Happy Hour – August 5

Monday morning I will be 28 years old, and undeniably in my late 20s. I’m always a bit troubled by how quickly time is passing, and how much I wanted, and still want, from life. At the same time, things are going great and I’m feeling far more optimistic about the future than I was a year ago.

So what will I do with these waning days of my mid-20s? I will let them wane as all the others did, with videogames, cooking, and books.  I’ve been loving A Game of Thrones the last couple days, even if it is torture watching tragically flawed characters walking around with targets painted on their backs.

But I like, and even draw comfort from, the way one of the book’s themes is that misfortuneis inevitable, and the heroes are those who confront that head-on. I do not mean that they overcome adversity. That’s often another false hope, another lie we tell ourself. I mean that they accept that the fates are cruel, and so characters like Tyrion or Ned Stark aim for something that cannot be taken by force or fate: self-mastery.

Whether this really serves those around you, or whether it is in some way a selfish indulgence, is another question.

Outside of that, I will be playing some EYE: Divine Cybermancy for review, and at some point I must sneak in a viewing of Life with Father. Aside from that, I’ll be trying to get my Lotus to stop flying off the track at Silverstone in F1 2010, and perhaps destroying some cars in Burnout: Paradise when F1 gets frustrating.

That Crazy Right Wing

My father just emailed me about the debt-ceiling agreement and I wrote back about some of the feelings I’ve had today. Since I went on a bit, I thought I would put my thoughts up here:

My rep voted no, but it’s hard to avoid feeling like this was theater. The Republicans and Democrats each let enough members of their caucus off the hook that they could cast a phony protest vote when the outcome was not in doubt. Republicans should have been forced to get a majority from their own caucus, so the Tea Party couldn’t indulge in any fiction about this deal not being what they want. And if they really were so extreme they couldn’t pass it by themselves, that should have been Obama’s cue to say, “I can’t reason with these people,” and go the 14th Amendment route.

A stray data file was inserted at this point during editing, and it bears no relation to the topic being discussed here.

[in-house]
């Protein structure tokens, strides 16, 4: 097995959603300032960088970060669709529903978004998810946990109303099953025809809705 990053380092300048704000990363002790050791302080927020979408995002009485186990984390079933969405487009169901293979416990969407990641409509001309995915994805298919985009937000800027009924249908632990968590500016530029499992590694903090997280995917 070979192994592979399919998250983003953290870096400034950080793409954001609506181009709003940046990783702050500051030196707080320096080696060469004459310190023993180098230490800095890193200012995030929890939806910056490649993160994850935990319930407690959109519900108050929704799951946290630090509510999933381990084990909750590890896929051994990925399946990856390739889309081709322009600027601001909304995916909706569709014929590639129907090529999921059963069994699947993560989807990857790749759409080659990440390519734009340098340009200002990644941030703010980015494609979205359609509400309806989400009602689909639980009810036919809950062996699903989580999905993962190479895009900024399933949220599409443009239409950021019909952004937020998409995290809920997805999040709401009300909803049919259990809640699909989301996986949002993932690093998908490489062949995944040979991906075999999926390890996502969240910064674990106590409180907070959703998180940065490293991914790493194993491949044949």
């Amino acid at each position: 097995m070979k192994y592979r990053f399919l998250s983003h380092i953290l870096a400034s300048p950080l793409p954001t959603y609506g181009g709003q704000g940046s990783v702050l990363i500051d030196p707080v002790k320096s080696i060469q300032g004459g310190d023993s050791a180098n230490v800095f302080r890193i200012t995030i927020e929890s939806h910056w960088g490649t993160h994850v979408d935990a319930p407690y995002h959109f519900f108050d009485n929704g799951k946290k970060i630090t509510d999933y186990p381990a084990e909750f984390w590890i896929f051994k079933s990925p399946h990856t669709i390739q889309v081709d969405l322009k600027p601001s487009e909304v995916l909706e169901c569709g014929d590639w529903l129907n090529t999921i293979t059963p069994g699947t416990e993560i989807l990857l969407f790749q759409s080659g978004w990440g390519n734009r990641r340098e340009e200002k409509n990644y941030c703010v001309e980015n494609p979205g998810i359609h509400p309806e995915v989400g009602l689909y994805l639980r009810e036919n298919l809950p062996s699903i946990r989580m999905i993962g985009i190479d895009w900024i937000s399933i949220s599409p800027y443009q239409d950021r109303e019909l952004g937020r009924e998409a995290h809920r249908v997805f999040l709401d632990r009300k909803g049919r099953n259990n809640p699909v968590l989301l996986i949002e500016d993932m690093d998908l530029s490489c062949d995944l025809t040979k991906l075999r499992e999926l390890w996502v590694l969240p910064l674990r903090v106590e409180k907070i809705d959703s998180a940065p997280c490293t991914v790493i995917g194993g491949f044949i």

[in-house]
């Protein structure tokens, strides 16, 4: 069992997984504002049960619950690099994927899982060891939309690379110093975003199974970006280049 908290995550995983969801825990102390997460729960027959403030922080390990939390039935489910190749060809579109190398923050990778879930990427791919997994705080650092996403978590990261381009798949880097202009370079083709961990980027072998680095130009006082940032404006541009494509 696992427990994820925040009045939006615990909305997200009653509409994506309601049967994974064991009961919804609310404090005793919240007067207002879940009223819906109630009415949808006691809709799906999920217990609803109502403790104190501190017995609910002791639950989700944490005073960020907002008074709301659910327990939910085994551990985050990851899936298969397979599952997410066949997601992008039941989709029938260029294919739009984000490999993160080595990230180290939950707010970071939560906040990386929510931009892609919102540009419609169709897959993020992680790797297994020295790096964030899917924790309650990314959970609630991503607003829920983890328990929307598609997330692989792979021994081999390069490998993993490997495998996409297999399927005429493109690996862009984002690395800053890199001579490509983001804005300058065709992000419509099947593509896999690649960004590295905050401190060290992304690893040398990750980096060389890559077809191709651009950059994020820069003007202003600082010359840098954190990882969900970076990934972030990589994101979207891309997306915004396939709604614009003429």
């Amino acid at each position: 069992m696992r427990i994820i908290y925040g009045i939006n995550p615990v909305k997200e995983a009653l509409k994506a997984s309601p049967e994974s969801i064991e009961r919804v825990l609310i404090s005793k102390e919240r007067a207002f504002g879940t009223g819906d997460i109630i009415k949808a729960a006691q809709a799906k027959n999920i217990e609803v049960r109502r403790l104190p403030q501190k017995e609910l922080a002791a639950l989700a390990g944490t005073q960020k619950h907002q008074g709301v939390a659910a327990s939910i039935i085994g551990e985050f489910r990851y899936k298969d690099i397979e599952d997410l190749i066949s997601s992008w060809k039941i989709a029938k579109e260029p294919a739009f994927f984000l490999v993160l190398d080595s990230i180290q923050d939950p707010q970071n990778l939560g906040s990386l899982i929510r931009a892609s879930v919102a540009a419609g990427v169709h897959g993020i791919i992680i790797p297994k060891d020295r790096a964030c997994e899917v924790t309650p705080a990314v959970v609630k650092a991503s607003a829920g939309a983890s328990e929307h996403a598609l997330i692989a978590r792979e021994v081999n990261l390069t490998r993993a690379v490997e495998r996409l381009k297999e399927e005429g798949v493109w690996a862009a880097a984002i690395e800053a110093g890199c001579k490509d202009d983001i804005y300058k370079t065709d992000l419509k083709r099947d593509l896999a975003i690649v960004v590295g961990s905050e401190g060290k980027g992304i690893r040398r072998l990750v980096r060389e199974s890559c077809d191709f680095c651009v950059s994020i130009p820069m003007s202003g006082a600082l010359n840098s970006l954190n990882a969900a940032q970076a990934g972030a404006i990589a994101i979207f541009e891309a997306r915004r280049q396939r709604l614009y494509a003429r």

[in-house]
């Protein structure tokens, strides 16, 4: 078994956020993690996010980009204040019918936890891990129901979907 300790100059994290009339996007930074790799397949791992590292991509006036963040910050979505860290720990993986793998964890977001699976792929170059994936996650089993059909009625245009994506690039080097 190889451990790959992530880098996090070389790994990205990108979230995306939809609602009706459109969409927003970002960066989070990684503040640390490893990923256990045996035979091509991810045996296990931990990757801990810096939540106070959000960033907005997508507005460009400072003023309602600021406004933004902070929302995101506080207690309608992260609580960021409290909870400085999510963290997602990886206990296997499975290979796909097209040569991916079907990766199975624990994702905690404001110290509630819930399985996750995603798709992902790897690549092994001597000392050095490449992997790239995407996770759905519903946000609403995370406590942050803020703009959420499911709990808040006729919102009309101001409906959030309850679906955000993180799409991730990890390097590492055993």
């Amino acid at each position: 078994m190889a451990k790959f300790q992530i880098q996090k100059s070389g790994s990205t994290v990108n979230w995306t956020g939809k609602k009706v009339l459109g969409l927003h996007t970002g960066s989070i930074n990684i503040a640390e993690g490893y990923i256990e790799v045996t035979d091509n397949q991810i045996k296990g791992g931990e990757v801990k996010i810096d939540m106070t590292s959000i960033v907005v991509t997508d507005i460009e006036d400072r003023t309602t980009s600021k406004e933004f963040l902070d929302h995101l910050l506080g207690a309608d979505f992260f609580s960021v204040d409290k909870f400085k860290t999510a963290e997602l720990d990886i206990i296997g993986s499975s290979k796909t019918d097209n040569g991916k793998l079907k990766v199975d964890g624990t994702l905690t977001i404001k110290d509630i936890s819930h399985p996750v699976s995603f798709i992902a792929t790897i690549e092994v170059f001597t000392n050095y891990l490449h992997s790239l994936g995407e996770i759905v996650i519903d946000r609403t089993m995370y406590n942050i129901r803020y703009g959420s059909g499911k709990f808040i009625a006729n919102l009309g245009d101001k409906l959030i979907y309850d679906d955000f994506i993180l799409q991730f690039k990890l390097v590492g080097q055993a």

I have been discussing this online and reading reactions and I have reached the conclusion everyone, but particularly liberals, puts far too much emphasis on what people say and not enough on what they do. All last night I was hearing that this deal was better than a default, and the Democrats had no choice but to bargain with the hostage-takers. I could not disagree more.

The current GOP, like North Korea, derives much of its bargaining power from the belief that it is crazy enough to do anything, regardless of the cost to themselves or the country. From the rhetoric and symbolic maneuvers, yes, they do indeed seem crazy.

But deeds and outcomes tell the real story. The Republican Party has pushed the country to the brink repeatedly, and each time it extracts positive outcomes. It profits by its extremism so consistently that any argument that their actions are irrational is false on its face.

Note that the TARP went through under a Republican president with Republican votes in the House and Senate. Oh, they hate bailouts, but they only drew a line in the sand after the banks had received their money. When it came to mortgage relief or financial reform, they turned into radical anti-government insurrectionists.

They threated a budget shutdown in December, and walked away with the Bush tax cuts extended and major budget cuts. Then they say they are ready to see the country default, and get another massive round of cuts, and a commission that they already vow will not be permitted to mandate tax increases.

I believe someone is crazy when they do harm to themselves and their loved ones. Perhaps Tea Party foot-soldiers do burn with fanatical zeal. But as a movement, they have never known defeat. This does not happen by accident. It is a product of cold calculation, and they will continue making those calculations until the Democrats force them to either see their rhetoric through or acknowledge they have limits.

But we don’t have Democrats like that. Perhaps Pelosi. Certainly not our president.

Last Call for Debt Increases

It looks like we may have a debt-deal. It is a bad one in every respect.

I have neither the time nor inclination to begin cataloging the ways in which Barack Obama has been a disappointment. With civil liberties, global strategy, and the economy he has proven beyond doubt that his judgment is unreliable and his motives dubious. Now he seems intent on co-opting the GOP’s extreme agenda. I don’t know why. Perhaps his centrism is such that he is desperate to find any middle-ground, even if it lies only between Madness and Lunacy.